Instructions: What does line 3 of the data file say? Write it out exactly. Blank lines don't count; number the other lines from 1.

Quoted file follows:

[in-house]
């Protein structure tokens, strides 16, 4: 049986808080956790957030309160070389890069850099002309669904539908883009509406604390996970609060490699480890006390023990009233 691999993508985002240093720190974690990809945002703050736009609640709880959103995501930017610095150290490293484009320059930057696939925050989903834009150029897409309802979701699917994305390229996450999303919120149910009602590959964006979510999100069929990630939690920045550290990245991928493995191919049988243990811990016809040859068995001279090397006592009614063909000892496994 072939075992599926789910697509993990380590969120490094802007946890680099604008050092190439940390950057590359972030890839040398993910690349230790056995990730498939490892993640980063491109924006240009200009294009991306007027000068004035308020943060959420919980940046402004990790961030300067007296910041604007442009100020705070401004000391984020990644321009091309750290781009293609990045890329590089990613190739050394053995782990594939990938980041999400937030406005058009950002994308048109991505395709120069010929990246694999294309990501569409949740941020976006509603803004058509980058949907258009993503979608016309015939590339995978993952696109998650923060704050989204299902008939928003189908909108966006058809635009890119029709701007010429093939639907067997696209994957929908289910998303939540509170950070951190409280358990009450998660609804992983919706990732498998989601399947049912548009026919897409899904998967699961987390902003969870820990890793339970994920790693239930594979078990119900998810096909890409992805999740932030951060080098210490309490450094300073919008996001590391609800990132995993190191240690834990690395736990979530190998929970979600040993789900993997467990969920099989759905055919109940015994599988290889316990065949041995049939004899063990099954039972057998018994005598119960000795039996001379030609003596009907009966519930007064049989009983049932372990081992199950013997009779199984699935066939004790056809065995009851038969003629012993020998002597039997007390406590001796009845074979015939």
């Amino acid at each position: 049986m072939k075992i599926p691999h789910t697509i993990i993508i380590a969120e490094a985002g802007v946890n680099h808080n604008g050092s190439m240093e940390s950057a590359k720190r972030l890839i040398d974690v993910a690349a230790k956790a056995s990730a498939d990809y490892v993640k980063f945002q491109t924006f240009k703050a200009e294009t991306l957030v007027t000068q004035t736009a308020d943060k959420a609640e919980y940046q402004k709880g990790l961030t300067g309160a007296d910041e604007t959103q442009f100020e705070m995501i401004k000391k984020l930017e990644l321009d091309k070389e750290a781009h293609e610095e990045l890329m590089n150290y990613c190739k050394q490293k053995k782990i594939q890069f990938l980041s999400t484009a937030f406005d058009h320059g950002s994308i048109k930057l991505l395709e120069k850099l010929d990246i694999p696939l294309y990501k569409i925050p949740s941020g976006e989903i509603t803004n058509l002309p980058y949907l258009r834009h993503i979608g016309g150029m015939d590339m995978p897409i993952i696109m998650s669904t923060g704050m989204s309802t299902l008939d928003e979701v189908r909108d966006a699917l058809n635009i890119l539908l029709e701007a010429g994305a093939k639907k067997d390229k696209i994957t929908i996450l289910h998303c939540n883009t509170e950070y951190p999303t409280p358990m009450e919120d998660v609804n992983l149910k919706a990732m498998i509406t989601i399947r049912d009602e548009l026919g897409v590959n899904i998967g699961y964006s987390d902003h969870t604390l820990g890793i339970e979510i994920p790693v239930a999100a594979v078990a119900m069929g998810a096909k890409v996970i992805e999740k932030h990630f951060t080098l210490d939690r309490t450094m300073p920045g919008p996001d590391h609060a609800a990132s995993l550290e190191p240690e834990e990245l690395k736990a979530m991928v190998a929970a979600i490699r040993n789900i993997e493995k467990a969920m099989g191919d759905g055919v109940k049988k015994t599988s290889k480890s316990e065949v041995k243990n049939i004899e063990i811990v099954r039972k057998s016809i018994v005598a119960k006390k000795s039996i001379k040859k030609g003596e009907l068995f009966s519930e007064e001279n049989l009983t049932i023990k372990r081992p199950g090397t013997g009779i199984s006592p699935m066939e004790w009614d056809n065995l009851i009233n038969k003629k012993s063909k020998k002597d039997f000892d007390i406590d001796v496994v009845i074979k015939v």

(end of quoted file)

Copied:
């Amino acid at each position: 049986m072939k075992i599926p691999h789910t697509i993990i993508i380590a969120e490094a985002g802007v946890n680099h808080n604008g050092s190439m240093e940390s950057a590359k720190r972030l890839i040398d974690v993910a690349a230790k956790a056995s990730a498939d990809y490892v993640k980063f945002q491109t924006f240009k703050a200009e294009t991306l957030v007027t000068q004035t736009a308020d943060k959420a609640e919980y940046q402004k709880g990790l961030t300067g309160a007296d910041e604007t959103q442009f100020e705070m995501i401004k000391k984020l930017e990644l321009d091309k070389e750290a781009h293609e610095e990045l890329m590089n150290y990613c190739k050394q490293k053995k782990i594939q890069f990938l980041s999400t484009a937030f406005d058009h320059g950002s994308i048109k930057l991505l395709e120069k850099l010929d990246i694999p696939l294309y990501k569409i925050p949740s941020g976006e989903i509603t803004n058509l002309p980058y949907l258009r834009h993503i979608g016309g150029m015939d590339m995978p897409i993952i696109m998650s669904t923060g704050m989204s309802t299902l008939d928003e979701v189908r909108d966006a699917l058809n635009i890119l539908l029709e701007a010429g994305a093939k639907k067997d390229k696209i994957t929908i996450l289910h998303c939540n883009t509170e950070y951190p999303t409280p358990m009450e919120d998660v609804n992983l149910k919706a990732m498998i509406t989601i399947r049912d009602e548009l026919g897409v590959n899904i998967g699961y964006s987390d902003h969870t604390l820990g890793i339970e979510i994920p790693v239930a999100a594979v078990a119900m069929g998810a096909k890409v996970i992805e999740k932030h990630f951060t080098l210490d939690r309490t450094m300073p920045g919008p996001d590391h609060a609800a990132s995993l550290e190191p240690e834990e990245l690395k736990a979530m991928v190998a929970a979600i490699r040993n789900i993997e493995k467990a969920m099989g191919d759905g055919v109940k049988k015994t599988s290889k480890s316990e065949v041995k243990n049939i004899e063990i811990v099954r039972k057998s016809i018994v005598a119960k006390k000795s039996i001379k040859k030609g003596e009907l068995f009966s519930e007064e001279n049989l009983t049932i023990k372990r081992p199950g090397t013997g009779i199984s006592p699935m066939e004790w009614d056809n065995l009851i009233n038969k003629k012993s063909k020998k002597d039997f000892d007390i406590d001796v496994v009845i074979k015939v």